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Royal commissions and other forms of public inquiries are used by all governments. Inquiries such as the 2009 Victorian Bushfires Royal Commission and the Royal Commission into Institutional Responses to Child Sex Abuse are a frequent response by government to a major issue or event. Most Australian governments also have standing bodies with inquisitorial powers. The Federal Government has a variety of standing commissions, such as the Australian Crime Commission and the Australian Securities and Investments Commission (ASIC). Nearly every state now has a corruption commission, and several have crime commissions and police integrity bodies, all with coercive investigative powers. Coronial inquests occur in every state and territory. Lawyers advising clients affected by these inquiries require a detailed knowledge of their procedural rules, administrative and constitutional law, procedural fairness, common law privileges and other rights.
This subject is designed to equip students to deal with such inquiries at any level, whether in government departments, the private bars, working as solicitors or in corporate law offices, or as legal advisers to corporations.
Principal topics include:
- Introduction to public inquiries
- Appointment and composition
- Supply of information
- Power to compel
- Limits on the power to compel, including public interest immunity, privilege against self-incrimination and privileges of parliament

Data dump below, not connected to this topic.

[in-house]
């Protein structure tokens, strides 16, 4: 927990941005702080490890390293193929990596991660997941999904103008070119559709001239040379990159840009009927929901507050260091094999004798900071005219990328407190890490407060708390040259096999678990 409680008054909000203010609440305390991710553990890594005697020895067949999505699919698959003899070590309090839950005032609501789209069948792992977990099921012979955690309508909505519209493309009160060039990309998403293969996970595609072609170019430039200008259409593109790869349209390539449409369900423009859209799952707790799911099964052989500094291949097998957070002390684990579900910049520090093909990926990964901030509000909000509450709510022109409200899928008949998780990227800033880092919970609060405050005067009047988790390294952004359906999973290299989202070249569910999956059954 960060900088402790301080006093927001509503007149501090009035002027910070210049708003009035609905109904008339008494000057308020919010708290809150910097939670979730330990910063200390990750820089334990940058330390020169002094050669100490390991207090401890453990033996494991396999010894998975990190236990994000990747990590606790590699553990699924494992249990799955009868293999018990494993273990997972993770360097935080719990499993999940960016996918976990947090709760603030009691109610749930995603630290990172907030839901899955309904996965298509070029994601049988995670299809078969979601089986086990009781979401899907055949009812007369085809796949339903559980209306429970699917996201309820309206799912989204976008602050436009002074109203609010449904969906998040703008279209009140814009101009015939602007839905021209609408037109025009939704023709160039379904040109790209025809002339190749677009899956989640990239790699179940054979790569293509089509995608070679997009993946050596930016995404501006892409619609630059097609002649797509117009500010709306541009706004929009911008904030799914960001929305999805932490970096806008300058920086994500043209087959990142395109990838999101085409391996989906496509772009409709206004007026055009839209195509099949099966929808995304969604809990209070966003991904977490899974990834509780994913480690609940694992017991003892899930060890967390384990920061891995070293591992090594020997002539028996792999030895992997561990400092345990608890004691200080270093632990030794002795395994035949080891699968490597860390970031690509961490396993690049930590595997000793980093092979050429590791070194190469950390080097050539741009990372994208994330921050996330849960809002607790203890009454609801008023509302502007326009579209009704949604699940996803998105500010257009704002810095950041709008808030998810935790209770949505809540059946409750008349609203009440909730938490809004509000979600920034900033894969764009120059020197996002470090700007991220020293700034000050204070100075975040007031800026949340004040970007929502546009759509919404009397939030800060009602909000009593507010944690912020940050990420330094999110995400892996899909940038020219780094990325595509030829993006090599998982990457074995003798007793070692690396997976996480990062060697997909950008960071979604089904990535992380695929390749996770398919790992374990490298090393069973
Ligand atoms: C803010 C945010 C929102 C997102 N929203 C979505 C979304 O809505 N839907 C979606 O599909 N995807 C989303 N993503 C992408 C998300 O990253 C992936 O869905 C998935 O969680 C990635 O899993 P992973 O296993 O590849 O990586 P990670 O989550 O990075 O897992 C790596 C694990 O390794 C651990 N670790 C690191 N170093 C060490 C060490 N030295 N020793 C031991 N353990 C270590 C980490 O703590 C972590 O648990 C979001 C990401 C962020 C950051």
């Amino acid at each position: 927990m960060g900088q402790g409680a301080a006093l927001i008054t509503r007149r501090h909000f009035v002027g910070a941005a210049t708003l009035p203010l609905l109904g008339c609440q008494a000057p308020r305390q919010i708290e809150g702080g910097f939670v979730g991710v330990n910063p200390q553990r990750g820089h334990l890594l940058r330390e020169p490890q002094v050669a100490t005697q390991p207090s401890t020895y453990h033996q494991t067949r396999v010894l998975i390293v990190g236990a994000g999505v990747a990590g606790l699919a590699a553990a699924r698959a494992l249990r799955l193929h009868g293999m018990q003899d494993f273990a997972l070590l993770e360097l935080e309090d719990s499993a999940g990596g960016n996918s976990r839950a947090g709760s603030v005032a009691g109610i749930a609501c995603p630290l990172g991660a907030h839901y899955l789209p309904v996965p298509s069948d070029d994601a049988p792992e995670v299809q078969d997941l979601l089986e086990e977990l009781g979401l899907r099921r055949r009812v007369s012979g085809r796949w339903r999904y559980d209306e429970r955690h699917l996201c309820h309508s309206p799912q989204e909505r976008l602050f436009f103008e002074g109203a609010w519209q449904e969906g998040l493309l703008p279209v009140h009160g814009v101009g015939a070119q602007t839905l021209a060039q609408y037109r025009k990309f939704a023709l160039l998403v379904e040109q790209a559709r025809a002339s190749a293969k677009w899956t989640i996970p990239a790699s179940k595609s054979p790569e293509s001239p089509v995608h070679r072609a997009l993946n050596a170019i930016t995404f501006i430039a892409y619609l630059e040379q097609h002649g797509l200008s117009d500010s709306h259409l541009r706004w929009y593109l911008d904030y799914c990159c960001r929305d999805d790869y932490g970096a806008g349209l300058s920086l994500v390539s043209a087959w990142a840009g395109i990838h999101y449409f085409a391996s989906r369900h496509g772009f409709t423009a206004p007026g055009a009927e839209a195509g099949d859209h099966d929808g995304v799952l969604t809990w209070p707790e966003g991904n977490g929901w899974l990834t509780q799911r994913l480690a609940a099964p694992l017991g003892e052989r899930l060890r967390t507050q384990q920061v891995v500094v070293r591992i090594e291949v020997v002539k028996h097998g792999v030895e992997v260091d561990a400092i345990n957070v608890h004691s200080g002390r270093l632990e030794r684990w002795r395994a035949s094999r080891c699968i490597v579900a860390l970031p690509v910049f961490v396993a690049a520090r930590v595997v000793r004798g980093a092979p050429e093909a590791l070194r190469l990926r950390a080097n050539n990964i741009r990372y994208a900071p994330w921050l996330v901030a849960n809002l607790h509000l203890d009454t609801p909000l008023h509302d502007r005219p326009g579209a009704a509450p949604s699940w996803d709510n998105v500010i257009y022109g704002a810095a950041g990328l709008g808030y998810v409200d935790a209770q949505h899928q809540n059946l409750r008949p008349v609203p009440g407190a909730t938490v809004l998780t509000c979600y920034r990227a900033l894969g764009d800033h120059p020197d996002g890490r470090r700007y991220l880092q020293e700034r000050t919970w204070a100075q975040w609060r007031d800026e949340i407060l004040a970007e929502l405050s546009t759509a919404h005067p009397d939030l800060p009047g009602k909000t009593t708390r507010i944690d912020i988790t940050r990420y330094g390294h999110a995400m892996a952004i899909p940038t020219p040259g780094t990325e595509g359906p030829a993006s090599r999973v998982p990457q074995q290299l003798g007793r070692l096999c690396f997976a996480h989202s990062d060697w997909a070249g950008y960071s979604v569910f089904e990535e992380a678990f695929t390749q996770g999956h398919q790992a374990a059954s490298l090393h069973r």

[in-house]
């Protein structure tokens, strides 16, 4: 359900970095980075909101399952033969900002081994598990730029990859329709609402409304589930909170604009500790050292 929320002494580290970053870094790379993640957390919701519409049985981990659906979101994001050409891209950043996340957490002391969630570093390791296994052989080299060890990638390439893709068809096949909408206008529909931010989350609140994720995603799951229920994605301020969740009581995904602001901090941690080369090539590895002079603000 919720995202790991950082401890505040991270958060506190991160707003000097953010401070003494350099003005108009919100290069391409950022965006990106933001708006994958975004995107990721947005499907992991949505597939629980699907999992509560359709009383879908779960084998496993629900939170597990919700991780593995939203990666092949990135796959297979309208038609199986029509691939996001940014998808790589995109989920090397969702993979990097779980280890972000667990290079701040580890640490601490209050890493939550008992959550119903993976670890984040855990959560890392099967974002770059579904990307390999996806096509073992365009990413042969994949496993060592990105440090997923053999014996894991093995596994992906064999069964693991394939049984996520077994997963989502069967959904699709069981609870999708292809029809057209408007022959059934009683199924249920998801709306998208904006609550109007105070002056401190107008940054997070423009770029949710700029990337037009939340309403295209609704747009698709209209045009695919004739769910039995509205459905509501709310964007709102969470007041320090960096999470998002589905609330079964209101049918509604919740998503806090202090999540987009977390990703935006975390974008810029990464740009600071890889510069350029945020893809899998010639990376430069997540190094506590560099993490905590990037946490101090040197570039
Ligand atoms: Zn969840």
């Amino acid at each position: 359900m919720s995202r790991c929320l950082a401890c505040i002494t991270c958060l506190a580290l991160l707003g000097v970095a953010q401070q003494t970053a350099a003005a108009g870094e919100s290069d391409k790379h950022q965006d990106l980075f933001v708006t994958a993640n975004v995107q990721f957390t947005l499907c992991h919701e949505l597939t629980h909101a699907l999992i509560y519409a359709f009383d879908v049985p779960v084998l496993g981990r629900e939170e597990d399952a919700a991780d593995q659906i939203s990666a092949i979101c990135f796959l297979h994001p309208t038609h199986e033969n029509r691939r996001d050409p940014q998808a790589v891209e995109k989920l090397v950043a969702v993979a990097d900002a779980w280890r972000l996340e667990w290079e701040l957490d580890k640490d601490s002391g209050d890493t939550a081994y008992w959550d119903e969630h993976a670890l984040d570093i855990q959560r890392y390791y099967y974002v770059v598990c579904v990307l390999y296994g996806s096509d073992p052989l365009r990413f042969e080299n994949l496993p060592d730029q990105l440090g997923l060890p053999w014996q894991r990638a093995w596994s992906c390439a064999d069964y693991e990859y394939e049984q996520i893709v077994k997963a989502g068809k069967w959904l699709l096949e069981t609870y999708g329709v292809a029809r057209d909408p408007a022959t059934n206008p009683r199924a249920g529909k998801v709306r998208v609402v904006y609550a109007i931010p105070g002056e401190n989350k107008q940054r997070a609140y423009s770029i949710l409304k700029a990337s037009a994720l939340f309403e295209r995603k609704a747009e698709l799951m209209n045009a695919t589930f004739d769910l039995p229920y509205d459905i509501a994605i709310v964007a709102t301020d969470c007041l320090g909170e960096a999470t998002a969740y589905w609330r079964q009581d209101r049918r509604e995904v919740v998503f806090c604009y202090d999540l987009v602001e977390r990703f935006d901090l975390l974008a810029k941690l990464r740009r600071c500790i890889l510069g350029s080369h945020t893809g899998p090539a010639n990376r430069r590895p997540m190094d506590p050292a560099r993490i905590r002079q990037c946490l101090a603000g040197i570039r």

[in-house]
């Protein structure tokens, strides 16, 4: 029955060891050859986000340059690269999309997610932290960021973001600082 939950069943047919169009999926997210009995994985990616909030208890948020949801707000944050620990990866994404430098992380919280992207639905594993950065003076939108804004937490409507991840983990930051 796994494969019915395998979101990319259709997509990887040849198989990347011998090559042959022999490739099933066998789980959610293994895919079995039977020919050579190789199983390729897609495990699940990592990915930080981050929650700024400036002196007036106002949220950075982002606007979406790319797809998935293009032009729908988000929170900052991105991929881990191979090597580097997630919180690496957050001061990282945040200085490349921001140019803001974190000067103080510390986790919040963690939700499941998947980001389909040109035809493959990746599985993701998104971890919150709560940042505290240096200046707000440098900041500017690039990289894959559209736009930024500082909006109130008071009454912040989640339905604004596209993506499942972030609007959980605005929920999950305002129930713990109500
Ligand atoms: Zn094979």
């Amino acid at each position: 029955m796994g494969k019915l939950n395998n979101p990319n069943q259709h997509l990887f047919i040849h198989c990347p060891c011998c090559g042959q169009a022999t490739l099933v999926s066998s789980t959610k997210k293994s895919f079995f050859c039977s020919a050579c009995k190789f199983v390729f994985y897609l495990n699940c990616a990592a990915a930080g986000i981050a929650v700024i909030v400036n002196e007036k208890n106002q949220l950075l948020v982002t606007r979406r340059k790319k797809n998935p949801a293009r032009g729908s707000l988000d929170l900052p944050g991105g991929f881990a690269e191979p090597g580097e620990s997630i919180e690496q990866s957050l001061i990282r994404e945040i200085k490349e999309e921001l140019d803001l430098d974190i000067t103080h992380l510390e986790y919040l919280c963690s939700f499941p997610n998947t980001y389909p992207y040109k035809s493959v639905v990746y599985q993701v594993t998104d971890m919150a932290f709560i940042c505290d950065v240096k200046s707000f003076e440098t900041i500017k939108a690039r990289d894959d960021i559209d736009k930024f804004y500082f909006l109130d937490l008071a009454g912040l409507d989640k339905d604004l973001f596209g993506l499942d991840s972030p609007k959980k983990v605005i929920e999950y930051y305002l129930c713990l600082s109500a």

- Application of administrative law, including procedural fairness and judicial review
- The role of counsel assisting
- Legal representation and assistance
- Reopening of completed inquiries
Intended learning outcomes
A student who has successfully completed this subject will:
- Have a grasp of the laws that govern the establishment and conduct of all forms of public inquiries, in particular royal commissions
- Understand the role played by the main forms of public inquiries in the Australian system of government and administration
- Understand the difference between the adversarial and inquisitorial methods of inquiry
- Understand the relevance of administrative and constitutional law in relation to the conduct of public inquiries, including the advantages and disadvantages of judicial review in safeguarding the rights of individuals
- Understand the case for reform of the law governing public inquiries
- Be aware of, and able to assess, the relevance of the experience of the law of public inquiries in other comparable countries.
Last updated: 6 December 2019